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The irony is heightened by the performance of Tony Award-winning actor Jefferson Mays, whose mannered, clipped delivery keeps events largely at arm's length (though paradoxically this treatment tends to reinforce the horror of the violent passages, where Hemon seems determined to make the reader viscerally experience the brutality of power used to oppress).
The story is based on the true case of the 1908 murder of a recently-arrived Jewish immigrant, Lazarus Averbuch, at the hands of Chicago's chief of police. Another imagined narrative is that of Sarajevo-born struggling author Bric and his grant-funded journey from Chicago through East Europe to trace the story of Averbuch in reverse. It is a strength of Hemon's writing that both voices the heartbroken, outcast sister in 1908 and the somewhat self-absorbed writer of a century later ring true, as do the descriptions of turn-of-the-century Chicago and the more dilapidated corners of modern Chernivtsi. Mays manages to make the transition between both time periods almost imperceptibly, which compliments the tale's meshing of the past and present.
But it is in Bric's narrative that the force of Hemon's tale comes through: the Lazarus project is about resurrection in more ways than one. As Lazarus' grieving sister must investigate her brother's past to make sense of his murder, Bric's journey unearths not only the bloody history of Europe's Jewish population the pogrom of Kishinev, Chicago's hostility towards immigrants but his own sense of self, his own identity as a man displaced from his country of birth and resituated in a depersonalizing western society. This tale is as much a story of belonging as a study of cultural rejection. Dafydd Phillips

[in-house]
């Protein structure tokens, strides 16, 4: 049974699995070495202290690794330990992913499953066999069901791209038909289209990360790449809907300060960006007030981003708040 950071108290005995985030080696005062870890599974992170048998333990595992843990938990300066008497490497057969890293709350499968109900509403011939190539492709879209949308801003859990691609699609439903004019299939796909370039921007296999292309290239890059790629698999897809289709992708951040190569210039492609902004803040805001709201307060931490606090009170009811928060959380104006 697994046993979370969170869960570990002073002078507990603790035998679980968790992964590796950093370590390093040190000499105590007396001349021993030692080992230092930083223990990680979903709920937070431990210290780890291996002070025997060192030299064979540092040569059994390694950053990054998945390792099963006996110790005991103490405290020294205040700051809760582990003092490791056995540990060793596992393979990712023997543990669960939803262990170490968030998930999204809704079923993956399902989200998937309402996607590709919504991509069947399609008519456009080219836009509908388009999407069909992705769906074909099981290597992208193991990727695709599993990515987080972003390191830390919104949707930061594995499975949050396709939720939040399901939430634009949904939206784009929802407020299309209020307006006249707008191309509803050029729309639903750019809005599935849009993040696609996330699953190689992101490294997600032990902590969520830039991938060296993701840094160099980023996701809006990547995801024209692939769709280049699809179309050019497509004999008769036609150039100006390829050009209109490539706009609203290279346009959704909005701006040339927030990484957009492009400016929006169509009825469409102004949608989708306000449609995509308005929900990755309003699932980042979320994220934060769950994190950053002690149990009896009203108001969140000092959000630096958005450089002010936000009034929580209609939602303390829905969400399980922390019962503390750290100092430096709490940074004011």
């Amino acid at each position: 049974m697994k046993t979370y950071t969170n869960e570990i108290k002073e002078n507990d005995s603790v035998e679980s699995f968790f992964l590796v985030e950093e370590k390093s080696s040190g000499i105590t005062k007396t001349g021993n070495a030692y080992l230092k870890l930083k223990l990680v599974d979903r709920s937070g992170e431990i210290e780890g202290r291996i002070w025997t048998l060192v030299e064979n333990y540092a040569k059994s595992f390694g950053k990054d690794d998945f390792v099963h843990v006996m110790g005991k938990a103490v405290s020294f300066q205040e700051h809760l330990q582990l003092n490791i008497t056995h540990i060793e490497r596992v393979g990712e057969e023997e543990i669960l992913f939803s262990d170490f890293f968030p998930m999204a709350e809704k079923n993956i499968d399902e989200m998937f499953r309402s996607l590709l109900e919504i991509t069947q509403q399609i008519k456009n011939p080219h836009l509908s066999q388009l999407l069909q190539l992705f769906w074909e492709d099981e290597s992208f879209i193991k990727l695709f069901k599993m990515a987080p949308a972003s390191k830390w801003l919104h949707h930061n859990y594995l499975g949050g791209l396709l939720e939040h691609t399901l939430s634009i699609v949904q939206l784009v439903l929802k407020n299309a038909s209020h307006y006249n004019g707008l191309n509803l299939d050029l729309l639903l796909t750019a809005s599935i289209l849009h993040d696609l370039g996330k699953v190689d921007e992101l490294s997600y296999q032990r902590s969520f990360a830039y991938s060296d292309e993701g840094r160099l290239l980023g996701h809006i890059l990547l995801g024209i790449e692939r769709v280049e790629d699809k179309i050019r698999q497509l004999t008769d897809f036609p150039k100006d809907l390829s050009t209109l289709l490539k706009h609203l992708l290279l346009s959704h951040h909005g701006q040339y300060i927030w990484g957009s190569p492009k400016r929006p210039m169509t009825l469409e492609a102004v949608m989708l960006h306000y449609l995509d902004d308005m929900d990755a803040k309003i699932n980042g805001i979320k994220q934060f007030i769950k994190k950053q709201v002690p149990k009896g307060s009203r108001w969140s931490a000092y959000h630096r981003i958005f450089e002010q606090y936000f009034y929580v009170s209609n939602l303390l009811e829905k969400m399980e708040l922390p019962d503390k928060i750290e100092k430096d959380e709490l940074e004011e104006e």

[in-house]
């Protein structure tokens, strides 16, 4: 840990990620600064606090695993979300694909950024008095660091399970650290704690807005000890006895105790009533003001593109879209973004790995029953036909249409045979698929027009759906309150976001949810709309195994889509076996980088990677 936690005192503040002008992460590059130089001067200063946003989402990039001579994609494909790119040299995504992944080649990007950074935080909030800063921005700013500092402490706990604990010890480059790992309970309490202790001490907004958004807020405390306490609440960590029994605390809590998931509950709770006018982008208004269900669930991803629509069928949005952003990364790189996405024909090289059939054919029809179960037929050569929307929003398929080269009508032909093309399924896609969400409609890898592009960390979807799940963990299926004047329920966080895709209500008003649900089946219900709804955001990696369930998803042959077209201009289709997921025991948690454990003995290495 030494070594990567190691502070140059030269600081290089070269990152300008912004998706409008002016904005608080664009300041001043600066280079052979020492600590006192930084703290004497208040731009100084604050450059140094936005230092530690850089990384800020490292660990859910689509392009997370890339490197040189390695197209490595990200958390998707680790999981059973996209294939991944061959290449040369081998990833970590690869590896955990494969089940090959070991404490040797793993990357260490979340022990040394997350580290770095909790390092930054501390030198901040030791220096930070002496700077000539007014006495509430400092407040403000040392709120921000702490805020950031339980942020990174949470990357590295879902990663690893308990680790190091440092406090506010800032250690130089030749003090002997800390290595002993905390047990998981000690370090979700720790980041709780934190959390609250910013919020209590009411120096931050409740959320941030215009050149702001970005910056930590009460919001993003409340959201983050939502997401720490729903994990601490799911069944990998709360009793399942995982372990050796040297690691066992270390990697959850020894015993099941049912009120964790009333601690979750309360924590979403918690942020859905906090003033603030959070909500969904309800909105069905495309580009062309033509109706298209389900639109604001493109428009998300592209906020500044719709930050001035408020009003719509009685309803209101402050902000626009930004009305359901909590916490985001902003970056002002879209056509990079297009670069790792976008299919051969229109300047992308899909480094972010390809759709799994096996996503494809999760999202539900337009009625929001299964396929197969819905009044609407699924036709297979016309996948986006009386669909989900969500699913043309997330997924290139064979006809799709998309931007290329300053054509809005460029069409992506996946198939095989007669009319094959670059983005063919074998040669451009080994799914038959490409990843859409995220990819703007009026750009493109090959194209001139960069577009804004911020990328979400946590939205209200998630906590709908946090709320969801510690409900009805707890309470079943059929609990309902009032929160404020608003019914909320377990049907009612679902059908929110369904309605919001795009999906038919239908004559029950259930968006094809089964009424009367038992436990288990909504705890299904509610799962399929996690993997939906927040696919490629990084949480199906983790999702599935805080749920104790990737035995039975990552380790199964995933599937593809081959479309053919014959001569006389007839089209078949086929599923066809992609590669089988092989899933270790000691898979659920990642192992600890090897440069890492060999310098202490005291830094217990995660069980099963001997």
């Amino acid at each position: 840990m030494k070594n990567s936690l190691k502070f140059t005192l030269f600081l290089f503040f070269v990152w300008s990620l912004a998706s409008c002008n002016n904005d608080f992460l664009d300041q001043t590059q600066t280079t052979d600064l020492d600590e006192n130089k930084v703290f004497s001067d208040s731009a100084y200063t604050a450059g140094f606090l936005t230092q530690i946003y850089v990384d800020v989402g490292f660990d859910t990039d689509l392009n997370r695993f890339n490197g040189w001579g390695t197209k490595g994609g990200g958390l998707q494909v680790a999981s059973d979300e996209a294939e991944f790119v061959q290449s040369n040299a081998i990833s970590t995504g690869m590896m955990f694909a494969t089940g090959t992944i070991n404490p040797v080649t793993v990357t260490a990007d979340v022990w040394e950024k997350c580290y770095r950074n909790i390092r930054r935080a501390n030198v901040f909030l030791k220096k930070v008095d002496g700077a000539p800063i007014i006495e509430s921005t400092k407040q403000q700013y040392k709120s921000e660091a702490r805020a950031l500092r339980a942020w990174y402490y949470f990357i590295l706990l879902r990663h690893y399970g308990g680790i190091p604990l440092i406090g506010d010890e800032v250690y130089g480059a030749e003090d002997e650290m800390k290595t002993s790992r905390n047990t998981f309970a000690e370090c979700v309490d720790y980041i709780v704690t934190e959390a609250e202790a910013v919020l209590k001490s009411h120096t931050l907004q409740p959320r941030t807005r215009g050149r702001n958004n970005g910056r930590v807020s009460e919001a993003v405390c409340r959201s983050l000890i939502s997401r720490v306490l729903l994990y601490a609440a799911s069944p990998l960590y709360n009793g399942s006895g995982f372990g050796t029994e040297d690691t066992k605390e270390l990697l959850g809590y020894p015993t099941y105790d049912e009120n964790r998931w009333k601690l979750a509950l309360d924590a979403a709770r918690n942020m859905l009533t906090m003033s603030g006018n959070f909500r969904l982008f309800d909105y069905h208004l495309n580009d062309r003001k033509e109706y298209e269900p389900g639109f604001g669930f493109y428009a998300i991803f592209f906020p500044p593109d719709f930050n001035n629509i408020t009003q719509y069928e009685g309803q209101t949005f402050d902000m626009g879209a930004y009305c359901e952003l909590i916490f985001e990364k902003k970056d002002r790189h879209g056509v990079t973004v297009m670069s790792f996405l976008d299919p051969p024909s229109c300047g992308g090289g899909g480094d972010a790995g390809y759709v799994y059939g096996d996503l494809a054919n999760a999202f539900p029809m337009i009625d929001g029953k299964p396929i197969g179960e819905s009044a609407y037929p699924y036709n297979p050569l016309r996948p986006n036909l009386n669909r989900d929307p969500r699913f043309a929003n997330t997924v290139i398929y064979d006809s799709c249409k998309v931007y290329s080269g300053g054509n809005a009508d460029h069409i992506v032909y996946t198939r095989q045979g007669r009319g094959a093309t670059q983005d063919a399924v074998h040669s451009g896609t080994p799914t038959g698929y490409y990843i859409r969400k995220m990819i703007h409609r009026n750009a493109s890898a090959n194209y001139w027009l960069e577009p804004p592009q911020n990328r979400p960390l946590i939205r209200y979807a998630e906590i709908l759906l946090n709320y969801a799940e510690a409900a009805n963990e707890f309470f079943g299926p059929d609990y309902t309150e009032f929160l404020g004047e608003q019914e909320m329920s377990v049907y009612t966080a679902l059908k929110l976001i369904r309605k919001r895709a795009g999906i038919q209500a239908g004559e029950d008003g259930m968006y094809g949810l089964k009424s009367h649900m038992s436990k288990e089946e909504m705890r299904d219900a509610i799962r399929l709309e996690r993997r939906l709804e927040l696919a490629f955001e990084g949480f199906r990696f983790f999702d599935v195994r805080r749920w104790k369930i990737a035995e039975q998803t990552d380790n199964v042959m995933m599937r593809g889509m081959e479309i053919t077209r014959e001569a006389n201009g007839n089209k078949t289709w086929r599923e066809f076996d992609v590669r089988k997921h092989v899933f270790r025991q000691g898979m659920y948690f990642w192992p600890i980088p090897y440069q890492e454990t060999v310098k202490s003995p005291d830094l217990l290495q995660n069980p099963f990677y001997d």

Now, in the twenty-first century, a young writer in Chicago, Brik, also from Eastern Europe, becomes obsessed with Lazarus's story-what really happened, and why? In order to understand Averbuch, Brik and his friend Rora-who overflows with stories of his life as a Sarajevo war photographer-retrace Averbuch's path across Eastern Europe, through a history of pogroms and poverty, and through a present-day landscape of cheap mafiosi and cheaper prostitutes. The stories of Averbuch and Brik become inextricably entwined, augmented by the photographs that Rora takes on their journey, creating a truly original, provocative, and entertaining novel that will confirm Hemon once and for all as one of the most dynamic and essential literary voices of our time.
Customer ReviewsMost Helpful
By Chelsea Adams on 04-02-17
Worth Listening to, but Purchase a Paper Copy
Who was your favorite character and why?
Rora is wonderfully bright and is the driving force behind the narrative.
Any additional comments?
The reader does a really good job at bringing the characters to life. The story itself is intriguing, and keeps you engaged. Having the book to look at the photographs while you follow along is well worth the purchase price, as the photographs are meant to be part of the book.